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Best district to buy a flat right now

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  1. #21

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    Apr 2019
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    Quote Originally Posted by MandM!
    Not so sure about that. Banking system is solid. Unless the protestors got in and did a bunch of bad trades on the exchanges.
    Market will be tanking.
    We can speak back in 10-15 years, if the forum is still up

  2. #22

    Join Date
    Oct 2018
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    107
    Quote Originally Posted by MandM!
    3.5-4% I think can be possible with an old walk-up or commercial (illegal) space. Up to you if you want to venture that way which would require a larger down payment if you plan to take a mortgage.
    Yes, that's also my thought. An old walk-in, in a place experiencing protests. It should be possible to find good opportunities right now.

    If I had to get the 2% yield with a HK property, I would rather get 3 times more with a REIT.
    MandM! and traineeinvestor like this.

  3. #23

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    Oct 2018
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    107
    Quote Originally Posted by derecktan
    Market will be tanking.
    We can speak back in 10-15 years, if the forum is still up
    I also think so, though on a limited number of transactions. If you want to sell now you need to give a 10-15% discount. Few people want to sell (although everybody I talk to is thinking of leaving), but the market price is still taking a hit.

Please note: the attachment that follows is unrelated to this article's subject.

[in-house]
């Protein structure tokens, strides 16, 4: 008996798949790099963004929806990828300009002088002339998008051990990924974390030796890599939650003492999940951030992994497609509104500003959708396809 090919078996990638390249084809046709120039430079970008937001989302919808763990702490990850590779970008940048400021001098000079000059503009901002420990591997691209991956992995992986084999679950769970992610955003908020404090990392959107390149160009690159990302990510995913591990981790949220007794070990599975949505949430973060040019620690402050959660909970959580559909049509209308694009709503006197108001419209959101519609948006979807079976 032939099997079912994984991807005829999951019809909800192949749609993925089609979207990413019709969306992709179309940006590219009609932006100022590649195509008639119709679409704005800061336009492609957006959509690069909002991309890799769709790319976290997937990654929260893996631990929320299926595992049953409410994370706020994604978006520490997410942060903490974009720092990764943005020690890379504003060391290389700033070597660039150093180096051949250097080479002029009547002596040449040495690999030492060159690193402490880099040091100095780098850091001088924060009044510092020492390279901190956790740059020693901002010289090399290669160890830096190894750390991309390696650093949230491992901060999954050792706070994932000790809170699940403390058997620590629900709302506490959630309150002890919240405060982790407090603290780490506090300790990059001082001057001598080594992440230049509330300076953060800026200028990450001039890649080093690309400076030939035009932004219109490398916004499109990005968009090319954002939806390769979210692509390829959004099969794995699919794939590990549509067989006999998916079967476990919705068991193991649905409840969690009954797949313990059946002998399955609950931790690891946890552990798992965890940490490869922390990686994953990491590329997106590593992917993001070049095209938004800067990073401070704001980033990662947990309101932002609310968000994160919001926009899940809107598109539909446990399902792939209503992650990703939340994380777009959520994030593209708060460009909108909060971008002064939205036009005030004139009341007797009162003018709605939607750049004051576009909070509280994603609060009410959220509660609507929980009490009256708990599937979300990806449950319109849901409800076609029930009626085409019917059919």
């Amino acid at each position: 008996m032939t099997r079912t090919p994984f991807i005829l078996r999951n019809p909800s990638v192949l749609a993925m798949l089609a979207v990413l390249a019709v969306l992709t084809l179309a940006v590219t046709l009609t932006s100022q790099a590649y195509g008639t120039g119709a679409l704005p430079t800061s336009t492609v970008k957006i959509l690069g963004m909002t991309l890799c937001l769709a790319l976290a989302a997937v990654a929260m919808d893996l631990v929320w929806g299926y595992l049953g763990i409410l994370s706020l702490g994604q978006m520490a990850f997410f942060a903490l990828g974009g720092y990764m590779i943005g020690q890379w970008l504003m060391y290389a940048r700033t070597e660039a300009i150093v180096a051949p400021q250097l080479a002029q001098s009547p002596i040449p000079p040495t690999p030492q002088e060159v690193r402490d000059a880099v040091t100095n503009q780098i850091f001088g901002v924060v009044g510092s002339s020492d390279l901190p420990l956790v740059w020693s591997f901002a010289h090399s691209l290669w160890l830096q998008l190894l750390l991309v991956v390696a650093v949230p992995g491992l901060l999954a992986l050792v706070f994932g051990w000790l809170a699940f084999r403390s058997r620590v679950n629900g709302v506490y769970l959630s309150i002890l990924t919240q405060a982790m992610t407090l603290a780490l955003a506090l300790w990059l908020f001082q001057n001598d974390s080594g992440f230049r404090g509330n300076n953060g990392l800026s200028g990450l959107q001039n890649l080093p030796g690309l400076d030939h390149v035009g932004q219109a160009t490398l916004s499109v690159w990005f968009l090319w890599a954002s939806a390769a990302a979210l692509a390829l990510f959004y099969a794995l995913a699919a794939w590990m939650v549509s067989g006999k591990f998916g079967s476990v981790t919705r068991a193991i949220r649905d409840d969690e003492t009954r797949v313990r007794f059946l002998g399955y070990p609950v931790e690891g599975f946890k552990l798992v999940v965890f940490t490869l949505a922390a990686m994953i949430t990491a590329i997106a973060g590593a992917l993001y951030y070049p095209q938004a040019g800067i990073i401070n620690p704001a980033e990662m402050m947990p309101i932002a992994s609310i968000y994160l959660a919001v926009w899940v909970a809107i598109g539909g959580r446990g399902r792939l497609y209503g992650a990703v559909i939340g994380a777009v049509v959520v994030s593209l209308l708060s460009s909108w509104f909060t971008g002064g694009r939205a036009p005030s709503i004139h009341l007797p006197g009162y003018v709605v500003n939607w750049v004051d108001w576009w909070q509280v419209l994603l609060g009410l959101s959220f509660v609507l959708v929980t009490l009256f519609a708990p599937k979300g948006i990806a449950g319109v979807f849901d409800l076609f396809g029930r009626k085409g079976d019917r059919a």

MandM! likes this.

  4. #24

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    Feb 2011
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    Quote Originally Posted by john_1122
    Yes, that's also my thought. An old walk-in, in a place experiencing protests. It should be possible to find good opportunities right now.

    If I had to get the 2% yield with a HK property, I would rather get 3 times more with a REIT.
    The problem is selling for profit is very difficult. You can put any list price but it doesn't mean you'll get a buyer!!

  5. #25

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    Feb 2011
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    Quote Originally Posted by john_1122
    I also think so, though on a limited number of transactions. If you want to sell now you need to give a 10-15% discount. Few people want to sell (although everybody I talk to is thinking of leaving), but the market price is still taking a hit.
    Yes of course. HK is this addiction. It makes no sense to be in HK but people do it anyway. It's a love hate relationship. And I respect everything about HK. Its flaws and beauty.

    Property in always funny, you rarely know who wants/must sell and buyers are rare and have options. Sellers control most of the market, for now.

  6. #26

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    Mar 2017
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    north point